When I'm looking the Linux kernel code, found the below code:

   struct thread_info {
    struct task_struct  *task;
    struct exec_domain  *exec_domain;
    unsigned long       flags;
    __u32           status;
    __u32           cpu;
    int         preempt_count;
    mm_segment_t        addr_limit;
    struct restart_block    restart_block;
    void __user     *sysenter_return;
    unsigned long           previous_esp;
    __u8            supervisor_stack[0];

Notice that the last variable "supervisor_stack", it is a zero length array, what is the usage of it? Thanks in advance!


2 Answers 2


It's the pre-C99 version of a flexible array member, offered by GCC as an extension.

The C99 way is to define the flexible array member with empty brackets,

__u8  supervisor_stack[];

It's used to store data whose amount is not constant contiguous to the struct. Memory is allocated in the form

struct foo *ptr = malloc(sizeof *ptr + whatever_is_needed);

In paragraph 18 of, the standard (draft N1570) describes them:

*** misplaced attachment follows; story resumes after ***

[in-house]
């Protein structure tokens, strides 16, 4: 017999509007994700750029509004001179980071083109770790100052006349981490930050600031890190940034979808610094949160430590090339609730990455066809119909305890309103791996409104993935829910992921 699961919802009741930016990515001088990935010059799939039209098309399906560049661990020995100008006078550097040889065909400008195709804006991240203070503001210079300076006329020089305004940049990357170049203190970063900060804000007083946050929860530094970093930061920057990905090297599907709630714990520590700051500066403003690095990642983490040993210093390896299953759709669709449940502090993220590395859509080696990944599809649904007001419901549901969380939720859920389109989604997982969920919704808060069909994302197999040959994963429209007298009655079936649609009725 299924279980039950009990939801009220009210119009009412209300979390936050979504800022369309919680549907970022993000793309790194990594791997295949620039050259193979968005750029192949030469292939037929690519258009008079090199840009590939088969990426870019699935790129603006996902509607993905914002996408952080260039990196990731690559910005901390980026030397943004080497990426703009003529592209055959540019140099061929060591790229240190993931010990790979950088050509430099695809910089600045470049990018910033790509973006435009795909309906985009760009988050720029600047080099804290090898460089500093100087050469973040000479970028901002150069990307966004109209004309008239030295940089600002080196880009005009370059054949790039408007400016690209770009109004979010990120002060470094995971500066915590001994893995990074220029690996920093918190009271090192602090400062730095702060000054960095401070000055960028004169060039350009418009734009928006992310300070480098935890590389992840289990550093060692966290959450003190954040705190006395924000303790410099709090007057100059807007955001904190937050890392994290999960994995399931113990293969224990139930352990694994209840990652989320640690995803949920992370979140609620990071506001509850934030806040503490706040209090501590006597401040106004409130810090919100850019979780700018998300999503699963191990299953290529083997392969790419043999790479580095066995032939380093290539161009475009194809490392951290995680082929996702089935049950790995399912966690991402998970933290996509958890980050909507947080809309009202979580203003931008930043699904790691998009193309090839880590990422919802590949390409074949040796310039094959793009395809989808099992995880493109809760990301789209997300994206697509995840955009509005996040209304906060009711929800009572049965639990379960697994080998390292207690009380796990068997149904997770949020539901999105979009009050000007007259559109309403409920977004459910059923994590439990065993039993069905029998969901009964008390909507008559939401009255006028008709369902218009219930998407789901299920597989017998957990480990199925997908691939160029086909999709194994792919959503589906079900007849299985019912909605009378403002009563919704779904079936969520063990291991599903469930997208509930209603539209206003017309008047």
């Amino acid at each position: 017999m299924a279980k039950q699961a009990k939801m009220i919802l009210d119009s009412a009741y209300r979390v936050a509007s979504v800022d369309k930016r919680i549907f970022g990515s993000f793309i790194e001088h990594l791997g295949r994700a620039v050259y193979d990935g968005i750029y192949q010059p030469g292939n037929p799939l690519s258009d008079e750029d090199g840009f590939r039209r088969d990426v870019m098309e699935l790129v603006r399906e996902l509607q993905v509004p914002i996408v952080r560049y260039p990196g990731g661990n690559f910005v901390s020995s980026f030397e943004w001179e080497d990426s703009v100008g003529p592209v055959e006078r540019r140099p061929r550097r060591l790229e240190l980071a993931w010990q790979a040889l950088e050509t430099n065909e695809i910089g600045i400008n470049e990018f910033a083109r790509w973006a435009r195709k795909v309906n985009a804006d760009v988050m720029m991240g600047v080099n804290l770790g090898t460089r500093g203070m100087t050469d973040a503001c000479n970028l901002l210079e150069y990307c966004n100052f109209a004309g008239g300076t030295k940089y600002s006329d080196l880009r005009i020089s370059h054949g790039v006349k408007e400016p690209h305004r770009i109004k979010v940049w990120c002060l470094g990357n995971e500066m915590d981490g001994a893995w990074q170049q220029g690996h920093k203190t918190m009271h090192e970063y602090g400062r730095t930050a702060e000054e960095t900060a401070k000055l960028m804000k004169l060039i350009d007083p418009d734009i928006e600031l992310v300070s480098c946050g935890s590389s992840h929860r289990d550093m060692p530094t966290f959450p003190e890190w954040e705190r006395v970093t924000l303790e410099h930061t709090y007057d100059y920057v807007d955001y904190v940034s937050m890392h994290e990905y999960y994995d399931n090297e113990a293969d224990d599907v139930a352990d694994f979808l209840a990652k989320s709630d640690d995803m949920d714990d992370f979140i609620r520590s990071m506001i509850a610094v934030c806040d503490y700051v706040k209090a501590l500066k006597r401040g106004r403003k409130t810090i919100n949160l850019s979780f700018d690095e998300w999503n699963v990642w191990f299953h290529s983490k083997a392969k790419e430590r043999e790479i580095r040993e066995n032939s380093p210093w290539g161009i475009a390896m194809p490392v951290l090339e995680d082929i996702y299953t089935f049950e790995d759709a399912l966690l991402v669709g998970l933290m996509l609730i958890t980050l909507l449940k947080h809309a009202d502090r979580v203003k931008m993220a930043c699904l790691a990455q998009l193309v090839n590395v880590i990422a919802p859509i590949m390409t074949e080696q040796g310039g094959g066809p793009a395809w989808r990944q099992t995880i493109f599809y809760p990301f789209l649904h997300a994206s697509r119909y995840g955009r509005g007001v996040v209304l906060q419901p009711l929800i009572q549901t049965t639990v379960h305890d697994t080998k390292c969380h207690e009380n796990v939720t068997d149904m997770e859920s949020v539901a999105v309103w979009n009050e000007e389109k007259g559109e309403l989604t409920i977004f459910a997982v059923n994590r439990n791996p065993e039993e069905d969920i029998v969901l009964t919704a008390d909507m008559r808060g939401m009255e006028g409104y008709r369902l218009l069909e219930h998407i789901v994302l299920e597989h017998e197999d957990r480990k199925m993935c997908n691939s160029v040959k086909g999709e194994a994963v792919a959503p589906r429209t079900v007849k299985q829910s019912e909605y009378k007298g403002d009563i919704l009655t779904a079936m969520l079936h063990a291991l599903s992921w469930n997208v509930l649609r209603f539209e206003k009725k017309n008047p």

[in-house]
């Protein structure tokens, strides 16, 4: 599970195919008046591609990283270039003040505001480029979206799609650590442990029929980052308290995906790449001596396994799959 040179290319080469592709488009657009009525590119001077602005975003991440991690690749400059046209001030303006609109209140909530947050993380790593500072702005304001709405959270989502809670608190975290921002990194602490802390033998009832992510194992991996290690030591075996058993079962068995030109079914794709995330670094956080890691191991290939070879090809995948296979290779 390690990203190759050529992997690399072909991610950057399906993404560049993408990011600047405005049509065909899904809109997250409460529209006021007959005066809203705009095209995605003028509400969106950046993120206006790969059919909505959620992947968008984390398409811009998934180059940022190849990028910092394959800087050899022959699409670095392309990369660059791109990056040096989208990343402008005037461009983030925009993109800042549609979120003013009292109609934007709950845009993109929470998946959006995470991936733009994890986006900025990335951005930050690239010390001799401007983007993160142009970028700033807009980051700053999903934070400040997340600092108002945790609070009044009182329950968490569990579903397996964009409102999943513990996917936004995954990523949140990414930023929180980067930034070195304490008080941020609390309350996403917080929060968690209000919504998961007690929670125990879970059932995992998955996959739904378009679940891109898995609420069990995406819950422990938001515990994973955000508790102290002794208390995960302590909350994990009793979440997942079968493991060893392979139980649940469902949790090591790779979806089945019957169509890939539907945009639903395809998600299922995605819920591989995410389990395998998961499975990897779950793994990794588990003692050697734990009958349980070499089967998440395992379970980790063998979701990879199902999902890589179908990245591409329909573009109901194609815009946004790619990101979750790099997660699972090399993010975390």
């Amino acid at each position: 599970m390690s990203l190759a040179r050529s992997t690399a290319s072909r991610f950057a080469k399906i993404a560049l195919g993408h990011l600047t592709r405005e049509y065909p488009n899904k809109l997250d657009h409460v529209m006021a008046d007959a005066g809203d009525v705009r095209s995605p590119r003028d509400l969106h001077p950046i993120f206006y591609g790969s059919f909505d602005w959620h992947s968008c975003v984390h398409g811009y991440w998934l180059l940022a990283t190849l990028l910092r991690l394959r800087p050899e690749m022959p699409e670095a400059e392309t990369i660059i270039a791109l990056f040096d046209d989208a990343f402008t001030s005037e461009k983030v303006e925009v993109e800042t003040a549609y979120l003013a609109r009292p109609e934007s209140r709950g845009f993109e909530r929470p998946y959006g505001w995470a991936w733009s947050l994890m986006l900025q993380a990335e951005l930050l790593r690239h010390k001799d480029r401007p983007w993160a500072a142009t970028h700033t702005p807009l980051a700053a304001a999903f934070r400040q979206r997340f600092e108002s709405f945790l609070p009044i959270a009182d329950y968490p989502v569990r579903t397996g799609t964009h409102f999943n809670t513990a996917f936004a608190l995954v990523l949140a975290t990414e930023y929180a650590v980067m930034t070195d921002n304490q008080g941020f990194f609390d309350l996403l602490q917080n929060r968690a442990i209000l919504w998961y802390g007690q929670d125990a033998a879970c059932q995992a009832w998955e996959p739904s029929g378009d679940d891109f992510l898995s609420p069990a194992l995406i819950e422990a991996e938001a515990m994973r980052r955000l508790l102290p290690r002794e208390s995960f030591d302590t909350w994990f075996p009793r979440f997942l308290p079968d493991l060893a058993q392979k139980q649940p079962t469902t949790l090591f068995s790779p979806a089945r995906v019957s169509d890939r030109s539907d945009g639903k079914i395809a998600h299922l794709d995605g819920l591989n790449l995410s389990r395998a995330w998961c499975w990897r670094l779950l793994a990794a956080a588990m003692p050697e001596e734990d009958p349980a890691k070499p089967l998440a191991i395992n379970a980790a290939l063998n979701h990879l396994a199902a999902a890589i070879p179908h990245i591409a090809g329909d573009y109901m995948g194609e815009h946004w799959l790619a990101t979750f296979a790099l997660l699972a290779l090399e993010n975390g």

As a special case, the last element of a structure with more than one named member may have an incomplete array type; this is called a flexible array member. In most situations, the flexible array member is ignored. In particular, the size of the structure is as if the flexible array member were omitted except that it may have more trailing padding than the omission would imply. However, when a . (or ->) operator has a left operand that is (a pointer to) a structure with a flexible array member and the right operand names that member, it behaves as if that member were replaced with the longest array (with the same element type) that would not make the structure larger than the object being accessed; the offset of the array shall remain that of the flexible array member, even if this would differ from that of the replacement array. If this array would have no elements, it behaves as if it had one element but the behavior is undefined if any attempt is made to access that element or to generate a pointer one past it.


It's a common C hack to declare what can be called a variable length-array (where you define the size at allocation time


struct line {
   int length;
   char contents[0];

 struct line *thisline = (struct line *)
   malloc (sizeof (struct line) + this_length);
 thisline->length = this_length;

This way you have a structure definition of your data, which also stores the array length for obvious convecience purposes, but you're not constrained by the fixed size that is usually associated with a struct

Example taken from here (also more info in there)

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